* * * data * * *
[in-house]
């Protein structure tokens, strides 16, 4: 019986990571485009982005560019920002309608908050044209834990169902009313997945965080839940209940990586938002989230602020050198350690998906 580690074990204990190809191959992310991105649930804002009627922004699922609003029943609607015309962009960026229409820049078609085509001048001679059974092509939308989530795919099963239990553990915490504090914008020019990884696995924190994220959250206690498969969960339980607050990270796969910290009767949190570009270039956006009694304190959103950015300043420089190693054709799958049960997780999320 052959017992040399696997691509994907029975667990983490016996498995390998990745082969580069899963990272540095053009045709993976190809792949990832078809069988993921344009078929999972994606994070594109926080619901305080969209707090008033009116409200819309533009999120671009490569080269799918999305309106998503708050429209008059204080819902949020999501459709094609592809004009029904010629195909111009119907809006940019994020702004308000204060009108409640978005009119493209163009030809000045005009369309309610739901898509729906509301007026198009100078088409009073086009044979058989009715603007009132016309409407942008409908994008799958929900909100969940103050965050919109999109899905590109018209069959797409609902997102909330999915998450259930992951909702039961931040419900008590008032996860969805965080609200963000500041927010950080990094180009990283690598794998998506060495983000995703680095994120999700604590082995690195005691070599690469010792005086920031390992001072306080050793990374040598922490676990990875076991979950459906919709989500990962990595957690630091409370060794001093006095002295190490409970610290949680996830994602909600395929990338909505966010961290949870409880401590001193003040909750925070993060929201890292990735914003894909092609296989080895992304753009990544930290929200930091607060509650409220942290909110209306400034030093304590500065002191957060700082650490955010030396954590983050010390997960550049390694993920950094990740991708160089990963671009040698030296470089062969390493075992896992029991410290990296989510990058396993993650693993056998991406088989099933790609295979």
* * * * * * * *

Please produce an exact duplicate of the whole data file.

[in-house]
């Protein structure tokens, strides 16, 4: 019986990571485009982005560019920002309608908050044209834990169902009313997945965080839940209940990586938002989230602020050198350690998906 580690074990204990190809191959992310991105649930804002009627922004699922609003029943609607015309962009960026229409820049078609085509001048001679059974092509939308989530795919099963239990553990915490504090914008020019990884696995924190994220959250206690498969969960339980607050990270796969910290009767949190570009270039956006009694304190959103950015300043420089190693054709799958049960997780999320 052959017992040399696997691509994907029975667990983490016996498995390998990745082969580069899963990272540095053009045709993976190809792949990832078809069988993921344009078929999972994606994070594109926080619901305080969209707090008033009116409200819309533009999120671009490569080269799918999305309106998503708050429209008059204080819902949020999501459709094609592809004009029904010629195909111009119907809006940019994020702004308000204060009108409640978005009119493209163009030809000045005009369309309610739901898509729906509301007026198009100078088409009073086009044979058989009715603007009132016309409407942008409908994008799958929900909100969940103050965050919109999109899905590109018209069959797409609902997102909330999915998450259930992951909702039961931040419900008590008032996860969805965080609200963000500041927010950080990094180009990283690598794998998506060495983000995703680095994120999700604590082995690195005691070599690469010792005086920031390992001072306080050793990374040598922490676990990875076991979950459906919709989500990962990595957690630091409370060794001093006095002295190490409970610290949680996830994602909600395929990338909505966010961290949870409880401590001193003040909750925070993060929201890292990735914003894909092609296989080895992304753009990544930290929200930091607060509650409220942290909110209306400034030093304590500065002191957060700082650490955010030396954590983050010390997960550049390694993920950094990740991708160089990963671009040698030296470089062969390493075992896992029991410290990296989510990058396993993650693993056998991406088989099933790609295979």